What are the key issues in assessment that you think need to be addressed over the next several years?
I think we need to give a whole lot of thought and emphasis to the development of quality tools and materials that can support teachers in enacting assessment as part of a learning environment in the classroom. In other words, we need to spend less time being so preoccupied with the large-scale standardized accountability tests. We still need to have assessments that do that kind of monitoring, but I and a lot of other people in the assessment field think that we need to reverse the emphasis. We need to focus on assessment for learning at the classroom level. We are so hung up on assessment of learning for purposes of accountability or monitoring that we’ve lost track of the investment we need in quality resources and materials to help teachers and help teachers help students.
The report by the Gordon Commission on the Future of Assessment in Education in which you were involved makes a similar point, specifically recommending “new assessment resources and tools that better integrate assessment with classroom teaching and learning and better represent current thinking on how students learn and on changes in the world at large.” Any sense of what that would look like for teachers in the classroom?
Well, in some ways, really good assessment of the type we’re thinking about doesn’t look all that different from really good instruction—or the kinds of tasks we would want students to engage in the classroom as part of their learning. So there tends to be a misconception that we’re just talking about building a bunch of new tests. What we’re really talking about is building tasks and situations in which students engage in the kinds of thinking and reasoning we want them to do with texts or mathematical solutions or scientific concepts—and engage in them in ways where they have to grapple with the key ideas. Some of this is about building better sets of tasks or scenarios that teachers can use as part of their instructional practice to help guide student learning. The tasks should allow students to show what they understand and do not understand—and therefore help the teachers enact formative assessment practices. It’s complicated because it means that we in the assessment community have got to get much closer to the world of curriculum and instruction.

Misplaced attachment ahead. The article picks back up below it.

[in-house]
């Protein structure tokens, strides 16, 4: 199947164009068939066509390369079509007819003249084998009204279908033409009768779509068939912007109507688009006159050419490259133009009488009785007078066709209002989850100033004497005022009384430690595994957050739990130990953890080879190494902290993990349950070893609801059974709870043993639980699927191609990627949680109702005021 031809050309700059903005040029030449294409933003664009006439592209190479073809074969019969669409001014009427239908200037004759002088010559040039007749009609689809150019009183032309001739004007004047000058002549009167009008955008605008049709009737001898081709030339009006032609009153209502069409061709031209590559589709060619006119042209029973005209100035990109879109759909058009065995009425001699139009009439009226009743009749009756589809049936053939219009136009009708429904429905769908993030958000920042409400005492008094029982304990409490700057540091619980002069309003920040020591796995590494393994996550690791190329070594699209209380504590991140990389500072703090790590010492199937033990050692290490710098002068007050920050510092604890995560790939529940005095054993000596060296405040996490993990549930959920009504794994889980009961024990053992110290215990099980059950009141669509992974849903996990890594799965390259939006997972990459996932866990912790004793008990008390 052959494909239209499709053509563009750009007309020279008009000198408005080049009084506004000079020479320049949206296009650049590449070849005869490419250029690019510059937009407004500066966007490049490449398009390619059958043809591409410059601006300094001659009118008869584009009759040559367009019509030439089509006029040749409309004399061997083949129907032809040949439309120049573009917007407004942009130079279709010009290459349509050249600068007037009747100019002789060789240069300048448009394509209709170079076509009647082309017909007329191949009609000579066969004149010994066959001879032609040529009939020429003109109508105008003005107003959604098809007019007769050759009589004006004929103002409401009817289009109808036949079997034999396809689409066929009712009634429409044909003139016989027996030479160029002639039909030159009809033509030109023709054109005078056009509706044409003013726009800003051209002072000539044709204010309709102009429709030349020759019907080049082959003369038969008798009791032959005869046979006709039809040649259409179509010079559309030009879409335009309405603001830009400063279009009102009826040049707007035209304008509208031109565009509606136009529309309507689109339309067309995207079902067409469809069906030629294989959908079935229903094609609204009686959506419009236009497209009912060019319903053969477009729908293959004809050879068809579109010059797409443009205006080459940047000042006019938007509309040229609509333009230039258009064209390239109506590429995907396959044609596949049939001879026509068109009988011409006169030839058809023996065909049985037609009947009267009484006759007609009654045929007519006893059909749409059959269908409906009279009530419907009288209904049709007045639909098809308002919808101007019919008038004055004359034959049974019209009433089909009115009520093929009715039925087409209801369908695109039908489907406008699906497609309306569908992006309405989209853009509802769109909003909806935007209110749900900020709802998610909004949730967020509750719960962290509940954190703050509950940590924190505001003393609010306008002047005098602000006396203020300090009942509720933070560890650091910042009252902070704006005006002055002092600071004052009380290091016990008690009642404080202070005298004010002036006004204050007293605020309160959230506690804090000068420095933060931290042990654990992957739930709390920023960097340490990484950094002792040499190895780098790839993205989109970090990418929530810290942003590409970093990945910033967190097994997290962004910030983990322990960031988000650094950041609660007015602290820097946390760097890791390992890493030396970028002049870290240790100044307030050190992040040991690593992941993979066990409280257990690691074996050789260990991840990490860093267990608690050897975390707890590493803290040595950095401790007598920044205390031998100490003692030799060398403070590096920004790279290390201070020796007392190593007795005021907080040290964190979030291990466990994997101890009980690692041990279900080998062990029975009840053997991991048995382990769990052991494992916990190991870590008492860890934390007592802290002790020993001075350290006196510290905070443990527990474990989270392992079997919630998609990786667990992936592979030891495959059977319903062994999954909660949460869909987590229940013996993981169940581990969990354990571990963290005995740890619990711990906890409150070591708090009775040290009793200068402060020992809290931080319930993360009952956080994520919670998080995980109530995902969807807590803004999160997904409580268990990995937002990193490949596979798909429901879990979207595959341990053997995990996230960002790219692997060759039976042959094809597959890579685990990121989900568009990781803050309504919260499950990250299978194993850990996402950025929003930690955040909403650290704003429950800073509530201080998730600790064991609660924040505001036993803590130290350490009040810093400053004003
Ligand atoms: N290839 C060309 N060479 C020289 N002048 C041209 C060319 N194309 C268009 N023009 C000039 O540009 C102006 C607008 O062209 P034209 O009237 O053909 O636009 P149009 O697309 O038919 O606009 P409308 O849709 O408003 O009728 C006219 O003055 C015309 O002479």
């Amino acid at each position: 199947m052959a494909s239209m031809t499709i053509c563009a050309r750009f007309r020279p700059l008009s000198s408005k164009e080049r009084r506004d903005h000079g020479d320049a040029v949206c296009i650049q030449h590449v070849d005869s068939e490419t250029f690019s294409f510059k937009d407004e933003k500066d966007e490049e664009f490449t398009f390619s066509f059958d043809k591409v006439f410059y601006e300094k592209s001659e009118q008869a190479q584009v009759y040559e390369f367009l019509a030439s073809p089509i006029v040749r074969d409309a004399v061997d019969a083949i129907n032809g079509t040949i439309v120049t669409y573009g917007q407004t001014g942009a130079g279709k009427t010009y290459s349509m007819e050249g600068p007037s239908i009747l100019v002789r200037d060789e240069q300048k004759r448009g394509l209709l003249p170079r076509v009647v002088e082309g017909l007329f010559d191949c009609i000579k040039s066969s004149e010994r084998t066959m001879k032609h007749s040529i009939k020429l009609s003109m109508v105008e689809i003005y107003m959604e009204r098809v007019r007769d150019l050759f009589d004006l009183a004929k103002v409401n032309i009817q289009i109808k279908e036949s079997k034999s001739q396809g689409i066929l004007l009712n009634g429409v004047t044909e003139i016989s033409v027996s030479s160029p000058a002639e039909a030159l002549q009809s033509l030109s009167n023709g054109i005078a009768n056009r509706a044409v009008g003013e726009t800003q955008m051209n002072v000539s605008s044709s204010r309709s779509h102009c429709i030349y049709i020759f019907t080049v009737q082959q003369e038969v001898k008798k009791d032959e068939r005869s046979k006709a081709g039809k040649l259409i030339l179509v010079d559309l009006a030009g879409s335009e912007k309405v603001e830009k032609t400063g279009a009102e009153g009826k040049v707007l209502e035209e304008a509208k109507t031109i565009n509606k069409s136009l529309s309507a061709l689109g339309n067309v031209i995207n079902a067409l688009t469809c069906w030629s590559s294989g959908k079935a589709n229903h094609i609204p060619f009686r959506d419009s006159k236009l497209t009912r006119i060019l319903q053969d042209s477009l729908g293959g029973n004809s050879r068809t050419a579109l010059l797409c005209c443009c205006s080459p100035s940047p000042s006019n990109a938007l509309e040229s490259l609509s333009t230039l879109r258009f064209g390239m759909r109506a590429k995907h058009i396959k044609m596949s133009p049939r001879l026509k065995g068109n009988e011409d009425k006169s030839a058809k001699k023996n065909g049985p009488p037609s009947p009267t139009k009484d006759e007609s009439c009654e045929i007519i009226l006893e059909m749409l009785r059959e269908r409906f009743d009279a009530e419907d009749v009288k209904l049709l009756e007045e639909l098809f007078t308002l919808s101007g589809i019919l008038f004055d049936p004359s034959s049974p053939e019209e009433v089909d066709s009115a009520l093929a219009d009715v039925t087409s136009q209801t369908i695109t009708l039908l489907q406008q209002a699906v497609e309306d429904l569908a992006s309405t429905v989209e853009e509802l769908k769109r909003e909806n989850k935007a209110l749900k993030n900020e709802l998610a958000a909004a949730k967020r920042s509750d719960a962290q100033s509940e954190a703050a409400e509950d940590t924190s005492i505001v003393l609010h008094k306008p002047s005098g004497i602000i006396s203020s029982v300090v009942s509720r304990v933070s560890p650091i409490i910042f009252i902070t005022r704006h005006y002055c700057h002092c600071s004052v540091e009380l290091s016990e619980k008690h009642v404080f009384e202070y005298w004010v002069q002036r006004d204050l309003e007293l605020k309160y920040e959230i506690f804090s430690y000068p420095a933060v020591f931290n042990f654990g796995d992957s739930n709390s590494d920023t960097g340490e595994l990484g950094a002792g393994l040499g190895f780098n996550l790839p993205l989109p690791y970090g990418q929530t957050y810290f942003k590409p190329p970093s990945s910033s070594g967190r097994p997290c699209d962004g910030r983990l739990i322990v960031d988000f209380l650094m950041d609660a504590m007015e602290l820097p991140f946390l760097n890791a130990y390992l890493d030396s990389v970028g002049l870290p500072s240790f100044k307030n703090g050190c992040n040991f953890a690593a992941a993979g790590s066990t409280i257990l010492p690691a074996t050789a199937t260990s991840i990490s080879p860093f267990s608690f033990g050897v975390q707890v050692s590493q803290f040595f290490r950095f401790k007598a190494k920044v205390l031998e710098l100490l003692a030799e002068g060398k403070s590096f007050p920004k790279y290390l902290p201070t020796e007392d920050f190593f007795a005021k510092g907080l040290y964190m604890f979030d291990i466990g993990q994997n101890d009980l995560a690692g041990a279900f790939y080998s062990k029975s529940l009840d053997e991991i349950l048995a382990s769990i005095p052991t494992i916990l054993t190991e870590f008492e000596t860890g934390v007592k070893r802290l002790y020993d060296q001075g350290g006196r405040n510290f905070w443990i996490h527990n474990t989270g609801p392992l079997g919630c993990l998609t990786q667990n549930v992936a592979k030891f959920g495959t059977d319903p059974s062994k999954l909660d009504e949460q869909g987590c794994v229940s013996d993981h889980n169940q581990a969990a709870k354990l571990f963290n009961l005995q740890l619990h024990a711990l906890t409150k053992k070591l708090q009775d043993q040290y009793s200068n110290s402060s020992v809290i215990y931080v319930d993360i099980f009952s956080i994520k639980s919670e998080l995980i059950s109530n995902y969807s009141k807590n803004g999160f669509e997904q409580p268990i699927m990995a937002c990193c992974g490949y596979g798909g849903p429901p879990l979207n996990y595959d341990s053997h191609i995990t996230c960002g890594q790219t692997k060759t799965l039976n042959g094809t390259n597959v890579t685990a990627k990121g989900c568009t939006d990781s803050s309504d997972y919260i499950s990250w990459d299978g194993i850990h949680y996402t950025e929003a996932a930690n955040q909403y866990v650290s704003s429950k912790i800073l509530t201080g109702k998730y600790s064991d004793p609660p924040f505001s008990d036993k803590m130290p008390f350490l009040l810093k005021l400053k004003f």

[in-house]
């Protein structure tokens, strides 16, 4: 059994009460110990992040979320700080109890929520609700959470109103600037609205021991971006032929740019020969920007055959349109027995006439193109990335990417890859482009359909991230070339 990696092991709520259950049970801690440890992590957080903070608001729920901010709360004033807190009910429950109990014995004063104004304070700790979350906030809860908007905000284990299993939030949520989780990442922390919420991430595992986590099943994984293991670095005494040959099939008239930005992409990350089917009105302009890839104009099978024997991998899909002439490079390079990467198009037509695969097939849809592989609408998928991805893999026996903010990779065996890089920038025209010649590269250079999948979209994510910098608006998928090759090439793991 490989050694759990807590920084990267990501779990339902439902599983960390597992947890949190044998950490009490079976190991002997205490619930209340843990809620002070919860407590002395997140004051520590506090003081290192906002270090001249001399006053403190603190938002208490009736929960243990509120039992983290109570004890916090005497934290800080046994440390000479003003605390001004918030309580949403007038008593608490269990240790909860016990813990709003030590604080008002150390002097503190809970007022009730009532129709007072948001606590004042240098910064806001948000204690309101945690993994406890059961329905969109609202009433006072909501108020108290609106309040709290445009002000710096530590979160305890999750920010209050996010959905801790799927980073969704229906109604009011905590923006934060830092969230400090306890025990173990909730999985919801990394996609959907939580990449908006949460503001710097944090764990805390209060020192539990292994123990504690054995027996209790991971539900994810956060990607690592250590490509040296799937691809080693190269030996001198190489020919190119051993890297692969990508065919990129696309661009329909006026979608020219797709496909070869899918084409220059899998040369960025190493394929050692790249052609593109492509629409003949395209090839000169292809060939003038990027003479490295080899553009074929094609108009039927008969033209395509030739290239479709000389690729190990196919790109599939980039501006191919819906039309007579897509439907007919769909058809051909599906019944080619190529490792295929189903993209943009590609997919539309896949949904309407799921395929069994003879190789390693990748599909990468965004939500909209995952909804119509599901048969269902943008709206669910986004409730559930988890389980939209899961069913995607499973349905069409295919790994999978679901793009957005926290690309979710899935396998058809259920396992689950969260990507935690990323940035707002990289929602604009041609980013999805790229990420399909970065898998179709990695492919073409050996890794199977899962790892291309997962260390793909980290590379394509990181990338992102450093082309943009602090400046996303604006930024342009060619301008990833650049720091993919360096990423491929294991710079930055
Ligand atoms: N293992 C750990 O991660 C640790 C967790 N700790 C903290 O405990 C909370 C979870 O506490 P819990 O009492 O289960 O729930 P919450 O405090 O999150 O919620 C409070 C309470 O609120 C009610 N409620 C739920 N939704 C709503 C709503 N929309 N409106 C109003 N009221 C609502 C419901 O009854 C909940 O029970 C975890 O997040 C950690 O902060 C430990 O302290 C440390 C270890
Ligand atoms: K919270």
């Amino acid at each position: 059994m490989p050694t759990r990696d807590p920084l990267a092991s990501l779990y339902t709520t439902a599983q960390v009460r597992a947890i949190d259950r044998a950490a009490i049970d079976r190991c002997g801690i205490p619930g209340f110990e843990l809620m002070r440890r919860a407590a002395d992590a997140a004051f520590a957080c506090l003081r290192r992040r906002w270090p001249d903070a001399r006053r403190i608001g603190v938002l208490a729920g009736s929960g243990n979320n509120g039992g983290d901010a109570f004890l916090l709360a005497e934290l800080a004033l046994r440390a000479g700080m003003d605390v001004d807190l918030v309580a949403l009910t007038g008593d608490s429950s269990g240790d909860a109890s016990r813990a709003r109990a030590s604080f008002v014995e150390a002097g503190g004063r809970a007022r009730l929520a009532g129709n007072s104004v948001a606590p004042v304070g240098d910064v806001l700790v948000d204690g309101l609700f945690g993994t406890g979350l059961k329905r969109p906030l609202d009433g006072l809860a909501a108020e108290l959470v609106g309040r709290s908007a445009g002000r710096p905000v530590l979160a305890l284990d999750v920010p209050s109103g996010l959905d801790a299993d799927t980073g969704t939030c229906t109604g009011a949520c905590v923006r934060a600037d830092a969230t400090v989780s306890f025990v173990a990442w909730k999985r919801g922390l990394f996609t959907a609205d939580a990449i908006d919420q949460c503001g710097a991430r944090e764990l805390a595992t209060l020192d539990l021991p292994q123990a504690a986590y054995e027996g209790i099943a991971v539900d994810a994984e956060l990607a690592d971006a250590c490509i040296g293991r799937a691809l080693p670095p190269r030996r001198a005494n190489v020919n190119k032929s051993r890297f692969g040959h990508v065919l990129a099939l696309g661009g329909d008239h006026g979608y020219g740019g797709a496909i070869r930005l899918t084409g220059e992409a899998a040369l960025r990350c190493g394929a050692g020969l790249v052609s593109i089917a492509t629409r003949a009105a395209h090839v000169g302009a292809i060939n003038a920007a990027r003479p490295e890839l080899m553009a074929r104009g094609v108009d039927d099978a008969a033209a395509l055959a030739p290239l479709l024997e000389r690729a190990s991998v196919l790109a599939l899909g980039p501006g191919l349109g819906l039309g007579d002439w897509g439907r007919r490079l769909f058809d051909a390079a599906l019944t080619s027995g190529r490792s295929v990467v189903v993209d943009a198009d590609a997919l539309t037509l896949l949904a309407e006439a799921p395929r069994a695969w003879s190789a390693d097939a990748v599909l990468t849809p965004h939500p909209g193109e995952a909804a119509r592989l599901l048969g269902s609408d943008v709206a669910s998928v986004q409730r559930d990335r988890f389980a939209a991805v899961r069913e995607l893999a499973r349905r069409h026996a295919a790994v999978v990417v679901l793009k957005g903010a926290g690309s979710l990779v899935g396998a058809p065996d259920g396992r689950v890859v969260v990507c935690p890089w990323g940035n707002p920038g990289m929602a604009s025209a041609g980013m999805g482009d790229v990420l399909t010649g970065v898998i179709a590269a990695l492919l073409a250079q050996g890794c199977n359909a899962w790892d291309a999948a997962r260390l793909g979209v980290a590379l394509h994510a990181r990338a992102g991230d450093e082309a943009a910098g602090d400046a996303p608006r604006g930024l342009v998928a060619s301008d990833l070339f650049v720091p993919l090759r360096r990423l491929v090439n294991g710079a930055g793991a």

What’s the role of technology in this?
I for one believe that technology has a very big role to play, because I don’t think you can enact some of these more powerful uses of assessment at the instructional level without technology to help manage the process, to help manage the information, so that you don’t put the entire burden on teachers. If the teacher has to deliver the tasks, has to score the tasks, has to make sense of the evidence, and then figure out what to do about it, it’s not going to happen. The problem we’ve always had in terms of teachers implementing formative-assessment practices is that it’s hard to do because there’s so much information to manage. Unless we can come up with technological tools and supports to help them manage that information—and we do have systems like that now—then I don’t think teachers have much of a chance to do the kinds of things we’d like them to do.
What are the specific systems available now that you would point to as models?